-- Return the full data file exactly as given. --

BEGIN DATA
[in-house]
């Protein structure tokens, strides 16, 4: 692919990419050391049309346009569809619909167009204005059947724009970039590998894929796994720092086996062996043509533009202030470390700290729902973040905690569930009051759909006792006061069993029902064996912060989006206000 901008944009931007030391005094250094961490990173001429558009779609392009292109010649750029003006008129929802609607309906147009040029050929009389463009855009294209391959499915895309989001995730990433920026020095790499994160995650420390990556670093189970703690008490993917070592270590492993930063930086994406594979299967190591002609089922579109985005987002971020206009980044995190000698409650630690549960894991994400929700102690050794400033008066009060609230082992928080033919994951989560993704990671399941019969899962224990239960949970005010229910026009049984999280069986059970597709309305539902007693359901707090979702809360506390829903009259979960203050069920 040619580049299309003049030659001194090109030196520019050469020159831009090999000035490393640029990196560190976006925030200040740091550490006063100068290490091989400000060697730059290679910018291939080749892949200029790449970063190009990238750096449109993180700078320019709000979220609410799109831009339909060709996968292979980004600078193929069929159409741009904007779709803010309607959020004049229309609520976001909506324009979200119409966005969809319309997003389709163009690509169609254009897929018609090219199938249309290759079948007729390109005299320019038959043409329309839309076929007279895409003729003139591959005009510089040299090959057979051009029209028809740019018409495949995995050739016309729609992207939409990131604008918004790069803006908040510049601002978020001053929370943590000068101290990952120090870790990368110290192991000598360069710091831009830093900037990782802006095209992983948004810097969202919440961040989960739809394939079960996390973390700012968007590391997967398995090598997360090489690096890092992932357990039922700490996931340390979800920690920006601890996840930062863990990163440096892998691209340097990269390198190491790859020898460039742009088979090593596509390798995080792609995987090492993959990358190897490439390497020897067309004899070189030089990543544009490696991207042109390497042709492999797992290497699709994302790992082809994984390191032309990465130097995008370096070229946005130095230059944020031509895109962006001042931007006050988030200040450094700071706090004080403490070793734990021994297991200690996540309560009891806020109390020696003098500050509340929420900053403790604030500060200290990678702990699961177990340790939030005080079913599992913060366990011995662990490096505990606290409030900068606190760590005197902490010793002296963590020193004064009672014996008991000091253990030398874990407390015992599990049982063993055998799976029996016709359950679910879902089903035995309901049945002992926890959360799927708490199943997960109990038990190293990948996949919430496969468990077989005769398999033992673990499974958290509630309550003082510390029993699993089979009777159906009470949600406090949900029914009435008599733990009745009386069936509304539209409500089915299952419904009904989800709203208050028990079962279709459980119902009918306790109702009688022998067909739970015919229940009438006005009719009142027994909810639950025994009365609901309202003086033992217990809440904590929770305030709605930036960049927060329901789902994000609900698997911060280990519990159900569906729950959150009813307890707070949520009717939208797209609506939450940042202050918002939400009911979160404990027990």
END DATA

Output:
[in-house]
């Protein structure tokens, strides 16, 4: 692919990419050391049309346009569809619909167009204005059947724009970039590998894929796994720092086996062996043509533009202030470390700290729902973040905690569930009051759909006792006061069993029902064996912060989006206000 901008944009931007030391005094250094961490990173001429558009779609392009292109010649750029003006008129929802609607309906147009040029050929009389463009855009294209391959499915895309989001995730990433920026020095790499994160995650420390990556670093189970703690008490993917070592270590492993930063930086994406594979299967190591002609089922579109985005987002971020206009980044995190000698409650630690549960894991994400929700102690050794400033008066009060609230082992928080033919994951989560993704990671399941019969899962224990239960949970005010229910026009049984999280069986059970597709309305539902007693359901707090979702809360506390829903009259979960203050069920 040619580049299309003049030659001194090109030196520019050469020159831009090999000035490393640029990196560190976006925030200040740091550490006063100068290490091989400000060697730059290679910018291939080749892949200029790449970063190009990238750096449109993180700078320019709000979220609410799109831009339909060709996968292979980004600078193929069929159409741009904007779709803010309607959020004049229309609520976001909506324009979200119409966005969809319309997003389709163009690509169609254009897929018609090219199938249309290759079948007729390109005299320019038959043409329309839309076929007279895409003729003139591959005009510089040299090959057979051009029209028809740019018409495949995995050739016309729609992207939409990131604008918004790069803006908040510049601002978020001053929370943590000068101290990952120090870790990368110290192991000598360069710091831009830093900037990782802006095209992983948004810097969202919440961040989960739809394939079960996390973390700012968007590391997967398995090598997360090489690096890092992932357990039922700490996931340390979800920690920006601890996840930062863990990163440096892998691209340097990269390198190491790859020898460039742009088979090593596509390798995080792609995987090492993959990358190897490439390497020897067309004899070189030089990543544009490696991207042109390497042709492999797992290497699709994302790992082809994984390191032309990465130097995008370096070229946005130095230059944020031509895109962006001042931007006050988030200040450094700071706090004080403490070793734990021994297991200690996540309560009891806020109390020696003098500050509340929420900053403790604030500060200290990678702990699961177990340790939030005080079913599992913060366990011995662990490096505990606290409030900068606190760590005197902490010793002296963590020193004064009672014996008991000091253990030398874990407390015992599990049982063993055998799976029996016709359950679910879902089903035995309901049945002992926890959360799927708490199943997960109990038990190293990948996949919430496969468990077989005769398999033992673990499974958290509630309550003082510390029993699993089979009777159906009470949600406090949900029914009435008599733990009745009386069936509304539209409500089915299952419904009904989800709203208050028990079962279709459980119902009918306790109702009688022998067909739970015919229940009438006005009719009142027994909810639950025994009365609901309202003086033992217990809440904590929770305030709605930036960049927060329901789902994000609900698997911060280990519990159900569906729950959150009813307890707070949520009717939208797209609506939450940042202050918002939400009911979160404990027990």